With more people legally cultivating cannabis, purple weed isn’t as rare. Have you ever wondered what could give weed that color? Getting a bag of odd colored weed would leave some skeptical and for good reason. You don’t want nugs dipped in grape kool-aid for appearance. However, natural purp is something exciting and safe to smoke. We’ll go over the various reasons weed could be purple.
What Makes Weed Purple?
Anthocyanins are responsible for the purple color found in weed. The word was created by German botanist, Ludwig Marquart. And it translates to “Blue Flower.”
Anthocyanins are water-soluble flavonoids that contain blue, purple and sometimes pink coloring pigments. Their job is to protect plants from light and an insect repellant. Some bugs assume the purple is a sign of an unhealthy plant.
These flavonoids can be found in plant tissues, leaves, fruits, and more plants. In fact, they make give eggplants and blueberries their color.
When there’s not much light chlorophyll production ceases. As a result, anthocyanins are produced in their place giving the plant some pigmentation. A few anthocyanins present in cannabis is all it takes to bring out colors other than green.
One way to create dark colored buds is by exposing the plant to cold temperatures for an extended period. However, this isn’t the best way to go about it. Cold temps may lead to some purp, but it will also slow the plant’s growth, yield, and quality.
When it’s very cold plants, have a hard time uptaking phosphorus and photosynthesizing. They need to photosynthesize for the energy necessary to grow.
So, freezing your weed will change the color but at what cost? If you’re going to use temperature to manipulate the color, we recommend doing it before harvest to keep your yields high.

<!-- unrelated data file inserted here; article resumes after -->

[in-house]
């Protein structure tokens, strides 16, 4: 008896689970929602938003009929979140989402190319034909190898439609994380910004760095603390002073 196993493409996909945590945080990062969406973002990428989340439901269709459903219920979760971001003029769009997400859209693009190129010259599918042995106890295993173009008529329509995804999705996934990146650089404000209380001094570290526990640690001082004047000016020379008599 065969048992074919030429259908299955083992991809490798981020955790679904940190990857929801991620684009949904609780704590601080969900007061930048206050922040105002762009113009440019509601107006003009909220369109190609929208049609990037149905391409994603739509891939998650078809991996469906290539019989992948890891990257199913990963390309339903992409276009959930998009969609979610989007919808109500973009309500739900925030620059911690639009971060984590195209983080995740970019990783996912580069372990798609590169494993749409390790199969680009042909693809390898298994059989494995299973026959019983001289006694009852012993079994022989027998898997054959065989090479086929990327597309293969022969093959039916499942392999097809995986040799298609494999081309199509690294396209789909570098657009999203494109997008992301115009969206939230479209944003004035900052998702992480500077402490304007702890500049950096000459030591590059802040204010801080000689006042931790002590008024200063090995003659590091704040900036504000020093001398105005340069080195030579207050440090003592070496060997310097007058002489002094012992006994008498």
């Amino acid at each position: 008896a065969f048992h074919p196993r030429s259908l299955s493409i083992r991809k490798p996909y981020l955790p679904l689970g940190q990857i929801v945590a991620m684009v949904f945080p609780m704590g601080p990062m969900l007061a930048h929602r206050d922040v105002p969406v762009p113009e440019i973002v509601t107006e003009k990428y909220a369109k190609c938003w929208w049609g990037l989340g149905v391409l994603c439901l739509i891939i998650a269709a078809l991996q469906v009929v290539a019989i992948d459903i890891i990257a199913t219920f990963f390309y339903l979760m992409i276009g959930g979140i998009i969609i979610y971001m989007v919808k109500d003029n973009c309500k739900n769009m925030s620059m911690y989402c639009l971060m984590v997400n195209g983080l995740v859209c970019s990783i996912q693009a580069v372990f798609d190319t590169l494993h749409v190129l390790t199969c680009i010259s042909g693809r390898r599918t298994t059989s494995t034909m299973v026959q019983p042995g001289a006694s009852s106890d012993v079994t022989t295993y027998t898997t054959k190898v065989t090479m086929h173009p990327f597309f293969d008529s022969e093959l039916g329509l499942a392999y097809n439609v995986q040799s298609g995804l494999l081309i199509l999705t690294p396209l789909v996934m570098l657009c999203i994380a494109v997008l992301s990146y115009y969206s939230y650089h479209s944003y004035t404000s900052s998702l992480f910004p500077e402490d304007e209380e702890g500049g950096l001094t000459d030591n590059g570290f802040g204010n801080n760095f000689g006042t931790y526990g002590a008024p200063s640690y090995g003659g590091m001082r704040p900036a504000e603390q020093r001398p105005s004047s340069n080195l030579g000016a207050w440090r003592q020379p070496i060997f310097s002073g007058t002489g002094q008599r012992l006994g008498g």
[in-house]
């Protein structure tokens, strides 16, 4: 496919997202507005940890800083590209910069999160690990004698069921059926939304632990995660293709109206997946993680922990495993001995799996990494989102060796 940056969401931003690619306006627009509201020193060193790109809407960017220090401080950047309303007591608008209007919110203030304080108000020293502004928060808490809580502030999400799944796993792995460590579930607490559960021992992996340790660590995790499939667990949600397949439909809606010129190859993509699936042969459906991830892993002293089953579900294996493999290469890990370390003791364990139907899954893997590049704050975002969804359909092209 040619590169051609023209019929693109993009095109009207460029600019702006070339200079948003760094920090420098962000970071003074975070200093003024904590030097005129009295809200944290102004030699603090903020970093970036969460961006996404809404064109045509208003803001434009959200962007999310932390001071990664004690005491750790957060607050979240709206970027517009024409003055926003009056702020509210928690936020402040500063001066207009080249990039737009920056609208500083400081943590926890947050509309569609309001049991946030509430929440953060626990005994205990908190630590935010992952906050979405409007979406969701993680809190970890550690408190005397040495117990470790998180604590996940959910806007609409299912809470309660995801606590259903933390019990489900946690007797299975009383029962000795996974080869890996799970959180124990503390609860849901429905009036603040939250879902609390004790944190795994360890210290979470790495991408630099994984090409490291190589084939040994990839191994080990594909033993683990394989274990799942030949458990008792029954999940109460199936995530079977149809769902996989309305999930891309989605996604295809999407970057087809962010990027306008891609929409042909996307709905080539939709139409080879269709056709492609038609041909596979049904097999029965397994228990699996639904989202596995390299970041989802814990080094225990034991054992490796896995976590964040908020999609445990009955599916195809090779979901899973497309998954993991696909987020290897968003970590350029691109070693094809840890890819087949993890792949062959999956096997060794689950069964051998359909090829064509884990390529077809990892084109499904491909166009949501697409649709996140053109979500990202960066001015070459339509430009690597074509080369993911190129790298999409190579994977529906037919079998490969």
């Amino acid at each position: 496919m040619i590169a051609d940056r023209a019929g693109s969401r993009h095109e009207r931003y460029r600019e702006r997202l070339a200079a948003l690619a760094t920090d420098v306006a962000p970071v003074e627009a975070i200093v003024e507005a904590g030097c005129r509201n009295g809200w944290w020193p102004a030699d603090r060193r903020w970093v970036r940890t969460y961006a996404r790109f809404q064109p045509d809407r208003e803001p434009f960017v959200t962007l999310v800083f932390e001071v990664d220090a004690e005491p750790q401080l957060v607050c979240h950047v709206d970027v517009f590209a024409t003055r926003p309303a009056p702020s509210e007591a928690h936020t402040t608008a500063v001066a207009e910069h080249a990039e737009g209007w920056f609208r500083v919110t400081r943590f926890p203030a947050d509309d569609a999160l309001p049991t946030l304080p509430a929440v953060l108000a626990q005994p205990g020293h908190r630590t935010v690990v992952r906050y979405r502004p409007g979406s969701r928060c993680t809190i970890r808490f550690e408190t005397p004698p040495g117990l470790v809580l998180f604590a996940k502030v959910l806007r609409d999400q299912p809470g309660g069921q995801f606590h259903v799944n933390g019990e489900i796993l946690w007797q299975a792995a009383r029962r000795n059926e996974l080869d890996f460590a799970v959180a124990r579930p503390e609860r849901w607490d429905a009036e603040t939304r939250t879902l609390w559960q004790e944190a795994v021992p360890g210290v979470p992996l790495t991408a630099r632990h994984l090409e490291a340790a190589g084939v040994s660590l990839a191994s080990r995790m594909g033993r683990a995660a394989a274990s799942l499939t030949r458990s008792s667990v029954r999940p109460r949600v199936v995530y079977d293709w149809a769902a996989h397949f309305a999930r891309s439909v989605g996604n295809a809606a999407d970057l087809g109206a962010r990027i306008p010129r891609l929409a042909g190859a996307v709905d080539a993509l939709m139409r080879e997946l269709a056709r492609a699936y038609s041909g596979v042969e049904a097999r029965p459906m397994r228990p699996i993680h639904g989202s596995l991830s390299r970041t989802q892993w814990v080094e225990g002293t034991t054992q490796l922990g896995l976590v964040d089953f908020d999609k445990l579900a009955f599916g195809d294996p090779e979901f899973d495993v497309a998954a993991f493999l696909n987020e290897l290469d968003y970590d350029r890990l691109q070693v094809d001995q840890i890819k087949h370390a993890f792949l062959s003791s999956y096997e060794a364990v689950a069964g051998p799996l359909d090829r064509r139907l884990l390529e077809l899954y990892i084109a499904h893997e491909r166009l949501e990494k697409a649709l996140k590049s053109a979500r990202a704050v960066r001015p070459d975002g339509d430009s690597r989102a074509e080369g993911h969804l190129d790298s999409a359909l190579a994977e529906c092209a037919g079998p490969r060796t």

Today, selective breeding and genetic modifications have allowed cannabis cultivators to produce purple nugs without ever introducing cold weather.
Is Purp Any Better Than Regular Weed?
The vast majority of cannabis consumers use appearance to select their buds. However, smoking purp won’t necessarily get you any higher than the regular stuff.
While it’s not guaranteed to get you higher, there are some benefits you can get from the anthocyanins in purple weed:
“Flavonoid accumulation involved in many aspects of the plant growth including pathogen resistance, pigment production, and protection against ultraviolet radiation, which contributes to the growth of pollen and seed coat development,” according to one study.
The protection anthocyanins can lead to more resinous flowers which are what you want for the best high. However, there is no evidence to suggest purple buds are more potent than green buds. So don’t choose based on color alone.
Purple weed can be good or bad depending on the circumstances that were taken to make it. If you want to try some get it from a reputable source, so you don’t end up with cold-shocked or dyed nugs.